What is ASP.Net Lifecycle?
When an ASP.Net program is launched, a series of steps are performed. Such a sequence of
Levels make up the lifecycle of the application.
Object creation – The next stage is the creation of the HttpContext, HttpRequest & HttpResponse by the webserver. The HTTPContext is just the container for the object’s HttpRequest and HttpResponse. The object HttpRequest contains information on the current request, including information about cookies and app. The target of the HTTPResponse includes the response sent to the user.
What is ASP.Net Page Lifecycle?
When calling an ASP.Net page, it goes through a specific lifecycle. This is done before the client receives a reply. There are a series of steps for processing an ASP.Net page that is followed.
1. Page Request- When the client requests the server for the first time for a page. The server checks whether requested for the first time when the site is submitted. If so, the website must be compiled, the answer must be parsed, and sent to the user. If the page is not requested for the first time, the cache will be checked to see if there is any page output. If so, the client will receive the response.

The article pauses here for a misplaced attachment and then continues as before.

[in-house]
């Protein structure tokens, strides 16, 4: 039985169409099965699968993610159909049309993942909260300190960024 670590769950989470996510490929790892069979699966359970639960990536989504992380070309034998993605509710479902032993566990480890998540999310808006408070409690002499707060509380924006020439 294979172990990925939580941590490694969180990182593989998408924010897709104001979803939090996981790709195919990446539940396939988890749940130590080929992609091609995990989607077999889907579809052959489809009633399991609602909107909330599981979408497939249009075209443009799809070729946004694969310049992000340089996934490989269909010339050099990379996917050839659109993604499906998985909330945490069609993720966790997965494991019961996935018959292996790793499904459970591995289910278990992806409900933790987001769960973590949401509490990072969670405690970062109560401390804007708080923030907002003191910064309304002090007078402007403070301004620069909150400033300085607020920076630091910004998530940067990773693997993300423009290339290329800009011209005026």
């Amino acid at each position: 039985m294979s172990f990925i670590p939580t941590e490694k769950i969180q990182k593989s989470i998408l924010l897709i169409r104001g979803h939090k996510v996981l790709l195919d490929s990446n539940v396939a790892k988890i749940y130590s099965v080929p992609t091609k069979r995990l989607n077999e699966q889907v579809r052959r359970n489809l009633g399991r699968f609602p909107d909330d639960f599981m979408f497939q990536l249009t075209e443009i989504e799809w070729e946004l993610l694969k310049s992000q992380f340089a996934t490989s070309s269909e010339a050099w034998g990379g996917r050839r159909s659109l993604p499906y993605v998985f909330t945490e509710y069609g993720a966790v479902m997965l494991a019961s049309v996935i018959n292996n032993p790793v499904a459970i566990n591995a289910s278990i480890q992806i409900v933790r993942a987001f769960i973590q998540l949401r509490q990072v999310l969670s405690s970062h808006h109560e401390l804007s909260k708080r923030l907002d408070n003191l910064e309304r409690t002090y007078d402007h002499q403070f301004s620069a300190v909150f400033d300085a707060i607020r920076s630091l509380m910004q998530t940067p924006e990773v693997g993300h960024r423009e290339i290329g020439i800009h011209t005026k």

2. Page Start – Two objects are generated during this process, known as the Request and Answer set. The Request object is used to keep all the data that was sent when the page was requested. The Response object is used to hold back the data that is sent back to the user.
3. Page Load:-This is when all the default values are fully loaded on the server. So if a textbox has a default value, the value will be loaded during the load time.
4. Page Initialization: – All controls on a web page are initialized during this process, so if there are any tags like a textbox or other web-type control, they are initialized.
5. Verification: – Sometimes, some type of verification can be set. There may be a validation, for example, which states a list box should have a specific set of values. If the condition is incorrect, a loading error will occur.
6. Postback event handling: –If the same site is loaded again, this event will be triggered. In response to an earlier event, this happens. Sometimes there may be a situation where a user clicks on the page’s submit button. The same page is shown again in this case. In such a case, the handler of the Postback event is called.
7. Page Rendering: –This occurs just before the user receives all the response information. All information on the form will be saved, and the result will be sent as a complete web page to the user.
8. Unload: –There is no need to keep the ASP.net web form objects in memory once the page output is sent to the user. So the process of unloading involves removing all unwanted objects from the memory.